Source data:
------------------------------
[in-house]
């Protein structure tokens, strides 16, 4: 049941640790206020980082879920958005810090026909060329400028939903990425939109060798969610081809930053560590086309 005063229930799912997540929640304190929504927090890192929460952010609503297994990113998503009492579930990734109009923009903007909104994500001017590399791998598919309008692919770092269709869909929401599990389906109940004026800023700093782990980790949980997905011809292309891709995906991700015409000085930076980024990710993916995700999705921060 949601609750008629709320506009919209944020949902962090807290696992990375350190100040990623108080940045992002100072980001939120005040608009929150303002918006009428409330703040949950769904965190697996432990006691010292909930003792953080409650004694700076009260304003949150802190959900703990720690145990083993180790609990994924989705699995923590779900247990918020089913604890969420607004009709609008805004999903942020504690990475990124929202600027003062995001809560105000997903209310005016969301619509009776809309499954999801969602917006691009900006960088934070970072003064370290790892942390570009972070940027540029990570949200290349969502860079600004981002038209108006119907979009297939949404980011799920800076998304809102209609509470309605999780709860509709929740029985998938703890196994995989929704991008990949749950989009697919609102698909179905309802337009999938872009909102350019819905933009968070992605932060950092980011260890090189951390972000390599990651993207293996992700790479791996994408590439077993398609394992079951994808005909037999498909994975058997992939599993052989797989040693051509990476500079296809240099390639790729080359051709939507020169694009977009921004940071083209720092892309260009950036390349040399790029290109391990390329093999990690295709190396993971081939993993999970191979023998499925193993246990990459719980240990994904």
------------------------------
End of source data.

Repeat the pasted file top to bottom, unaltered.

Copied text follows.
[in-house]
């Protein structure tokens, strides 16, 4: 049941640790206020980082879920958005810090026909060329400028939903990425939109060798969610081809930053560590086309 005063229930799912997540929640304190929504927090890192929460952010609503297994990113998503009492579930990734109009923009903007909104994500001017590399791998598919309008692919770092269709869909929401599990389906109940004026800023700093782990980790949980997905011809292309891709995906991700015409000085930076980024990710993916995700999705921060 949601609750008629709320506009919209944020949902962090807290696992990375350190100040990623108080940045992002100072980001939120005040608009929150303002918006009428409330703040949950769904965190697996432990006691010292909930003792953080409650004694700076009260304003949150802190959900703990720690145990083993180790609990994924989705699995923590779900247990918020089913604890969420607004009709609008805004999903942020504690990475990124929202600027003062995001809560105000997903209310005016969301619509009776809309499954999801969602917006691009900006960088934070970072003064370290790892942390570009972070940027540029990570949200290349969502860079600004981002038209108006119907979009297939949404980011799920800076998304809102209609509470309605999780709860509709929740029985998938703890196994995989929704991008990949749950989009697919609102698909179905309802337009999938872009909102350019819905933009968070992605932060950092980011260890090189951390972000390599990651993207293996992700790479791996994408590439077993398609394992079951994808005909037999498909994975058997992939599993052989797989040693051509990476500079296809240099390639790729080359051709939507020169694009977009921004940071083209720092892309260009950036390349040399790029290109391990390329093999990690295709190396993971081939993993999970191979023998499925193993246990990459719980240990994904």